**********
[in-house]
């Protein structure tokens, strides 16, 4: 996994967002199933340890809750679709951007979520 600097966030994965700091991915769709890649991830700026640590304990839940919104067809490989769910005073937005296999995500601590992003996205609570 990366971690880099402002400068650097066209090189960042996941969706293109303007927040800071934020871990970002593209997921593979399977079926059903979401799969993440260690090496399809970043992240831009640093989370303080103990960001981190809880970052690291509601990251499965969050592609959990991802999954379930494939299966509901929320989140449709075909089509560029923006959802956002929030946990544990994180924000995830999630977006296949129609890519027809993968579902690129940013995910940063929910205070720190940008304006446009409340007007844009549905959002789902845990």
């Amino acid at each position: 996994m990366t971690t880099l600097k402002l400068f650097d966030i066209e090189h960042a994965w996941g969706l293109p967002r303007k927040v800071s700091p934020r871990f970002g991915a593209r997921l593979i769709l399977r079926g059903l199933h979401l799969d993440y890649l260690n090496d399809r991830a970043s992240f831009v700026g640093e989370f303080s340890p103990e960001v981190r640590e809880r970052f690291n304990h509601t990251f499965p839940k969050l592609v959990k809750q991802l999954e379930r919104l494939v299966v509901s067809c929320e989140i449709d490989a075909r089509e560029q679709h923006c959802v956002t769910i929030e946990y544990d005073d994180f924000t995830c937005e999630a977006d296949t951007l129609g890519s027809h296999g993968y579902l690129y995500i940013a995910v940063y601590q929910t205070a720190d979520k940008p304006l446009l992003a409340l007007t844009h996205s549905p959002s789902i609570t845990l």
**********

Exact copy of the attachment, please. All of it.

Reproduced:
[in-house]
């Protein structure tokens, strides 16, 4: 996994967002199933340890809750679709951007979520 600097966030994965700091991915769709890649991830700026640590304990839940919104067809490989769910005073937005296999995500601590992003996205609570 990366971690880099402002400068650097066209090189960042996941969706293109303007927040800071934020871990970002593209997921593979399977079926059903979401799969993440260690090496399809970043992240831009640093989370303080103990960001981190809880970052690291509601990251499965969050592609959990991802999954379930494939299966509901929320989140449709075909089509560029923006959802956002929030946990544990994180924000995830999630977006296949129609890519027809993968579902690129940013995910940063929910205070720190940008304006446009409340007007844009549905959002789902845990």
């Amino acid at each position: 996994m990366t971690t880099l600097k402002l400068f650097d966030i066209e090189h960042a994965w996941g969706l293109p967002r303007k927040v800071s700091p934020r871990f970002g991915a593209r997921l593979i769709l399977r079926g059903l199933h979401l799969d993440y890649l260690n090496d399809r991830a970043s992240f831009v700026g640093e989370f303080s340890p103990e960001v981190r640590e809880r970052f690291n304990h509601t990251f499965p839940k969050l592609v959990k809750q991802l999954e379930r919104l494939v299966v509901s067809c929320e989140i449709d490989a075909r089509e560029q679709h923006c959802v956002t769910i929030e946990y544990d005073d994180f924000t995830c937005e999630a977006d296949t951007l129609g890519s027809h296999g993968y579902l690129y995500i940013a995910v940063y601590q929910t205070a720190d979520k940008p304006l446009l992003a409340l007007t844009h996205s549905p959002s789902i609570t845990l």